d) The unduly high standard applied by the Trial Chamber was likely to be applied every time the Prosecution sought to put a document to the Accused during the remainder of cross-examination, rendering it “an issue of fundamental legal importance that has so far not been considered by the Appeals Chamber ”; and 
e) The Trial Chamber’s strict approach was likely to interfere with the course of justice as it prevented the Prosecution from fully exercising its right to test the evidence of the Accused in cross-examination and would deprive the Trial Chamber of information relevant to determining the weight to be given to the testimony of the Accused or in some instances, of evidence relevant to prove guilt.
The Defense opposed both motions and submitted, inter alia, that the motions did not meet the conjunctive threshold of “exceptional circumstances” and “irreparable prejudice” under Rule 73(B) of the Rules. It further argued that the Prosecution in effect impugned the Decision on Documents itself rather than “the application” of that Decision.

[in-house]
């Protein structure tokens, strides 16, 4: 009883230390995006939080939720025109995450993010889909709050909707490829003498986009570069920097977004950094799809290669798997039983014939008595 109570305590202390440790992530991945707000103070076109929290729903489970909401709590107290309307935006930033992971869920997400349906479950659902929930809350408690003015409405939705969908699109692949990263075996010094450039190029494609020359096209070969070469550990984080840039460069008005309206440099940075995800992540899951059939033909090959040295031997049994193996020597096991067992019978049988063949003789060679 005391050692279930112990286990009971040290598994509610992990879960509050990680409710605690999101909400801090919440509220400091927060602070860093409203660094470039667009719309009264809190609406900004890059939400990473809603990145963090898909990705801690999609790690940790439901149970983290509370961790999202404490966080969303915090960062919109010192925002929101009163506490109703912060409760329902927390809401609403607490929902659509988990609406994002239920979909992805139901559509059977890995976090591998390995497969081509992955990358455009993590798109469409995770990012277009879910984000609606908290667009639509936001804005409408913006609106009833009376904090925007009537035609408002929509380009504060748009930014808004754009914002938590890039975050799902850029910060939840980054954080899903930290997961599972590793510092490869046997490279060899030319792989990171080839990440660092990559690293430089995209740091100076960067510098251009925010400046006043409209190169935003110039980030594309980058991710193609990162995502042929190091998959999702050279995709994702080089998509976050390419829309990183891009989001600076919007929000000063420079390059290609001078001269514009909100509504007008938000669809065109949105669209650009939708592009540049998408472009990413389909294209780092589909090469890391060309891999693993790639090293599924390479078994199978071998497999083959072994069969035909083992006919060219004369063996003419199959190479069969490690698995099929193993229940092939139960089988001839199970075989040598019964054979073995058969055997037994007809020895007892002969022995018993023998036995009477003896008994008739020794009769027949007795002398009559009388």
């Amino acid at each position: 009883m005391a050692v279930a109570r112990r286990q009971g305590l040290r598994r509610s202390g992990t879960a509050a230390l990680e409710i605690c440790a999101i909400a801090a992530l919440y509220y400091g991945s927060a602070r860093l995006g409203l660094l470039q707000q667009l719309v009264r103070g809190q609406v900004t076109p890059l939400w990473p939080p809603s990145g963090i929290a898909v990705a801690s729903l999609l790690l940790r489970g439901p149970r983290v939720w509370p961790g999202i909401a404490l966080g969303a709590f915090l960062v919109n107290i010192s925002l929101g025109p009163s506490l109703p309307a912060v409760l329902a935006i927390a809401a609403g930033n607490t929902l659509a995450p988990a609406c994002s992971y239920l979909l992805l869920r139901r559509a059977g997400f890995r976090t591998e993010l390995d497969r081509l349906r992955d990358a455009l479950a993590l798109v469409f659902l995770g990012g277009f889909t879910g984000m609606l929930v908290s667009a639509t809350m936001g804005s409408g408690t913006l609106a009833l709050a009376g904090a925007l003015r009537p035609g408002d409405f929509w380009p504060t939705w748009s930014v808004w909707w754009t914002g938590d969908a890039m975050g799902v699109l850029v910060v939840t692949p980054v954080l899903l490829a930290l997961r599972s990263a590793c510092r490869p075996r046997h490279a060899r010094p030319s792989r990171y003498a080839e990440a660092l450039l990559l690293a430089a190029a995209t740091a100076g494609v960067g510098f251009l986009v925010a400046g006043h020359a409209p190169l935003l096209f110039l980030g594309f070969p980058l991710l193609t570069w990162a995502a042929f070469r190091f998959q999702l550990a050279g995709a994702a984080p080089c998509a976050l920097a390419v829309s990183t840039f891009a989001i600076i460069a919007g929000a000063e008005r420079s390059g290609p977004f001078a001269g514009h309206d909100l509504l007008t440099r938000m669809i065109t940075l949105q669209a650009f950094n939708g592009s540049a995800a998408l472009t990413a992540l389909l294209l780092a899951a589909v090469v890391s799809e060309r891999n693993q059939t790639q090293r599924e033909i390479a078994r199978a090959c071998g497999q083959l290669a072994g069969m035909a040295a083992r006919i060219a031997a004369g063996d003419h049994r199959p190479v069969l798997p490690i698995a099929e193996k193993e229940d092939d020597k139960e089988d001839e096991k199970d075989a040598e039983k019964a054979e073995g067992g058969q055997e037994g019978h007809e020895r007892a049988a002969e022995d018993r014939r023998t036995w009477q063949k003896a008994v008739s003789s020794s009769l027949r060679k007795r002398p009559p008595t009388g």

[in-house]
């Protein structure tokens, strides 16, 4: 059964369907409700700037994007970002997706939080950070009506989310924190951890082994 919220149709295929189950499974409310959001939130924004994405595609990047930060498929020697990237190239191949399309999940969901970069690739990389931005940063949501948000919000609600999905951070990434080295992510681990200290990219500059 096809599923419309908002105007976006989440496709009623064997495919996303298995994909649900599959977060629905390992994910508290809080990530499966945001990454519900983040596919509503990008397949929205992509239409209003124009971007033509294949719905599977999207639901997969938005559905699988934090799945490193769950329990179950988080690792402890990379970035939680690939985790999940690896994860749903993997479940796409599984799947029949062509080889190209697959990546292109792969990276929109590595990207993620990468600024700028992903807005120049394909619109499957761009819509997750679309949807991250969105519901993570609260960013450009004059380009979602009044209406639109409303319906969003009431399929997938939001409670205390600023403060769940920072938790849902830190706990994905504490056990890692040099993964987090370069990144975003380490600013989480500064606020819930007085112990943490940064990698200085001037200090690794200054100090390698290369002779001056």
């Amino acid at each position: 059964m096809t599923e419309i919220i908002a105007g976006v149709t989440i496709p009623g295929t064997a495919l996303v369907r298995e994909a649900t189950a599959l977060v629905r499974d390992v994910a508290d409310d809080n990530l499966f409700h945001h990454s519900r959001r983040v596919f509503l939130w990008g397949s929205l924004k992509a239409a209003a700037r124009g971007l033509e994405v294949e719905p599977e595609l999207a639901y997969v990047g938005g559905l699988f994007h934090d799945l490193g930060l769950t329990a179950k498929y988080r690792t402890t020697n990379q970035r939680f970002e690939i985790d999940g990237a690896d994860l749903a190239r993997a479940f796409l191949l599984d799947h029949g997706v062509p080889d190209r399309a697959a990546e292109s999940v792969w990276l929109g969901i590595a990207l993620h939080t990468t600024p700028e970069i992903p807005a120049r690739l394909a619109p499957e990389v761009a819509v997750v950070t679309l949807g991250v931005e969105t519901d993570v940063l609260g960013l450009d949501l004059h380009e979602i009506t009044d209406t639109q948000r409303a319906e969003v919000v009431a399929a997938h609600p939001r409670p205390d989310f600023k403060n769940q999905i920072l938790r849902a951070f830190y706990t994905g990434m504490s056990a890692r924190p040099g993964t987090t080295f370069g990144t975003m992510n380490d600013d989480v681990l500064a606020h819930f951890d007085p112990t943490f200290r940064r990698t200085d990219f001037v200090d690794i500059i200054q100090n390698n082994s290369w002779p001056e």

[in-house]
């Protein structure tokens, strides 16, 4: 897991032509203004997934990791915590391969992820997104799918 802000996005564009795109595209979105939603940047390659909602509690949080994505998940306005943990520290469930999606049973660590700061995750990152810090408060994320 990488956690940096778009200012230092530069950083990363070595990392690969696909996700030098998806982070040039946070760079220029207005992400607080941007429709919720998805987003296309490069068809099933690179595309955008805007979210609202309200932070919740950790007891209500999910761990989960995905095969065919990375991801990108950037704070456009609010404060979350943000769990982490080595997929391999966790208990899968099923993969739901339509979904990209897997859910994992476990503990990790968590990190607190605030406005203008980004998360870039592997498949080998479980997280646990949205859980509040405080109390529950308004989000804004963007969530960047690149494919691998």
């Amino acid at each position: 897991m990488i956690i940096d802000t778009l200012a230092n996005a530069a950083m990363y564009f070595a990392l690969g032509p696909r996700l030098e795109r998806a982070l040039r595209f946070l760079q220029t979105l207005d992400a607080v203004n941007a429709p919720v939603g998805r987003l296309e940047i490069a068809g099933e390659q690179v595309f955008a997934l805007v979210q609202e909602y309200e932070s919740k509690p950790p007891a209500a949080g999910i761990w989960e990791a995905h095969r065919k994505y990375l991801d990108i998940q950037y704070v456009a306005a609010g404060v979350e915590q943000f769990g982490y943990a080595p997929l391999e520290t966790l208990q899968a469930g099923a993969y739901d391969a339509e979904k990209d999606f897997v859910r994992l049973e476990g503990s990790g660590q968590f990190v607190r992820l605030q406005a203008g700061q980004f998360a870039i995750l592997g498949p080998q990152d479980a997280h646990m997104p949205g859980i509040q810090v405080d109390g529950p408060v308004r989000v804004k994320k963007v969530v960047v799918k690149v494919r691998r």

Adopting the Defense rationale on the issue, the Judges of Trial Chamber II denied the Prosecution leave to appeal the decision. The Court considered that in each of the impugned decisions, the Trial Chamber was simply applying the two-pronged test from the November decision. The Judges concluded that they had correctly applied the test. In the Judges’ view, any other factors mentioned in the oral decisions were taken into consideration in assessing those two criteria. They also considered that in this case, the Prosecution could effectively test the evidence of the Accused through means other than admission of fresh documentary evidence, and that the Prosecution had not exhausted these alternative means.
The Court’s decision on the Prosecution’s request to appeal did not focus on the core of the issue, that the test itself was flawed. However, the Prosecution limited its arguments to the application of the test, and not the test itself. Accordingly, the Judges ruled on their application of the test. This reflects a potential strategic error on behalf of the Prosecution.